Debt has been identified as one of the key contributors to stress in the lives of Americans. It places pressure, a great weight, looming as it does over one’s comfort zones. Everyone has a desire to be independent of feeling bound to please or placate some other person or agency, a need to be debt-free. 

Ironically, it is often the desire to be free and independent that is the temptation that leads to the indebtedness! The stress that comes from debt, being tied to obligations and expectations beyond one’s capacity to manage, or to see light at the end of a long, dark tunnel, can lead to desperate attempts for relief, however inadequate and transient. Not only borrowing on credit — which really just postpones debt-payment as interest rises — but taking certain trips or breaks from reality only compound the problem. 

The nexus between drugs and stress is well documented. The drugs or medications, sought after as a means of relief for the gnawing pain, become burdens themselves, not only cost-wise and, at times, questionable legality, but with the added weight of dependence or even addiction. The victim becomes even more enslaved. 

Ads abound on how to consolidate or even eradicate various forms of debt or to stop addictions. Many of them, however, provide only temporary relief, if the underlying toxic patterns — of spending, gambling or indulging — are not abandoned ­entirely. 

For all the talk and rancor over which substances should be legal or not, is it really sanctions that matter when the root issues are the emotional trauma and spiritual hungers churning in the mind, heart and soul of the hapless user. 

It does not help persons and families who struggle amidst the joint pressures of debt, depression and drugs when a nation itself continues to spend beyond its means, accumulating debt for generations to come. But who wants to talk about this elephant in the middle of the room. 

The prodigal son in last Sunday’s parable from Luke 15, depicts a foolish young man who squanders his father’s generosity on all the pleasures the world offers and finds himself stuck in a pigsty. He has no one to blame but himself for the hole he has dug himself into. What brings him back is that he knows he can count on his father for forgiveness. And we know the rest of the story.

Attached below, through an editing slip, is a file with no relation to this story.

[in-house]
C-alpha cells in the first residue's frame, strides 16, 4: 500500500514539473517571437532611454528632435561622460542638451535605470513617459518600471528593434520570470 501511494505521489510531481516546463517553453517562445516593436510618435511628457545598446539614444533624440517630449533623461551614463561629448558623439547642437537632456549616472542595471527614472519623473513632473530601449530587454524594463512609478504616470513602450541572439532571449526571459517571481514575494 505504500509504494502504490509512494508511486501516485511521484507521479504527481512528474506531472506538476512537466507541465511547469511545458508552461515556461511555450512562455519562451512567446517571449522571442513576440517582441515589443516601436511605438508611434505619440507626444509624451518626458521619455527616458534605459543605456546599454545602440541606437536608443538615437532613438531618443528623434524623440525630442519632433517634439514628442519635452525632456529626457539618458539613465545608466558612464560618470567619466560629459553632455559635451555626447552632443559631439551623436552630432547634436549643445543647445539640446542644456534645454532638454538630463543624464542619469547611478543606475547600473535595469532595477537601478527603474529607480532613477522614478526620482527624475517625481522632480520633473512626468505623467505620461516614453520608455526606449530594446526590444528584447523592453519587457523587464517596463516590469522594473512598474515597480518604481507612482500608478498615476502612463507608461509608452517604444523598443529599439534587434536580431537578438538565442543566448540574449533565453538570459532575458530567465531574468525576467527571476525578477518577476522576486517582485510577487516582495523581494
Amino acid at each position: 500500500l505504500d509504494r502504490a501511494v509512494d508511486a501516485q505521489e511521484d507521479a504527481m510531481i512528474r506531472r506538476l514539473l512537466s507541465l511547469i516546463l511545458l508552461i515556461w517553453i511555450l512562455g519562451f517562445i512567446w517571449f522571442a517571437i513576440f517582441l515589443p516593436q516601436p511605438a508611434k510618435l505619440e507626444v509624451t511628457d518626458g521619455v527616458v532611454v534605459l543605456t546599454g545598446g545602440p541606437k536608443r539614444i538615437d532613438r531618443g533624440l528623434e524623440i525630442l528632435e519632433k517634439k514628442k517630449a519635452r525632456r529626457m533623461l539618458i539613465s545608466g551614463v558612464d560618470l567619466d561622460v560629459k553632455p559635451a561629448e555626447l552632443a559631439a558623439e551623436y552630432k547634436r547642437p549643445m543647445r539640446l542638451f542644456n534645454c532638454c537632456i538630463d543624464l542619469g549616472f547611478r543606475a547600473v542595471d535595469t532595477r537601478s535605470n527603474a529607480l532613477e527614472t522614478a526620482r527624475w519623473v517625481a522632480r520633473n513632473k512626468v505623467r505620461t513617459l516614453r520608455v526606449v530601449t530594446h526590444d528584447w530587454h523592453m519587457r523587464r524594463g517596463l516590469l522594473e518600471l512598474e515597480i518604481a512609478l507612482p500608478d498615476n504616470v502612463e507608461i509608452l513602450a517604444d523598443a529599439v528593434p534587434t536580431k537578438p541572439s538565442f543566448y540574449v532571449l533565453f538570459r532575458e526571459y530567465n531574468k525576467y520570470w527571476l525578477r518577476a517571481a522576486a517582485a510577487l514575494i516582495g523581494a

How powerful is the gift of ­being forgiven! The joy of the Gospel and the attractiveness of the Christian message have always been in the experience of a real and enduring way out. St. Paul does not mince words when he reminds his people of where they once were, mired in sin, citing many of the vices and addictions with which we are all too familiar today (cf. 1 Cor. 6-7).  

Throughout his preaching and writing, St. Paul seems always to be aware of how his own life once hung on a thin rope and how grateful he is to Jesus who confronted and encountered him on the road one day, bringing him to his senses. 

Every road to recovery begins, as Paul witnesses to, in an encounter with God. That meeting involves both a confession of sin and the joy of being forgiven. The prodigal son knows he has hit bottom and returns to the loving arms of his waiting father, giving him the embrace of forgiveness. 

This gift is available to all of us at any time we are ready. It is as near as this very moment of grace — where sin increases, grace overflows all the more (cf. Rm 5:20) — when, wherever we are on our spiritual journey, Jesus meets us. If that path has led one away from him, whether through foolishness, habit or some wrong turn, just stop! It is not God or some imaginary fate that is pulling us down. At least the prodigal son recognized this, as those in 12-step programs do each day.  

The decision, however, is up to each of us alone. It must, like all love, be free and freely chosen. Forgiveness begins the moment the sin is named and the pattern ends. It could be right now. The prodigal was already on the road to recovery when he decided to return to the father. The decision itself to seek out our Loving Father in the Sacrament of Penance is already a response to a grace, which the beautiful blessing of absolution will secure.

The road to recovery also requires amendment of certain ways of thinking and acting and making efforts, reparative and restorative, to bind up and heal the wounds our sins have brought upon ourselves and others. The joy of being forgiven makes that road possible and so much easier, Jesus re­assures us. “Come to me, all you who labor and are burdened, and I will give you rest. Take my yoke upon you and learn from me, for I am meek and humble of heart; and you will find rest for yourselves. For my yoke is easy, and my burden light.” (Mt 11:28-30)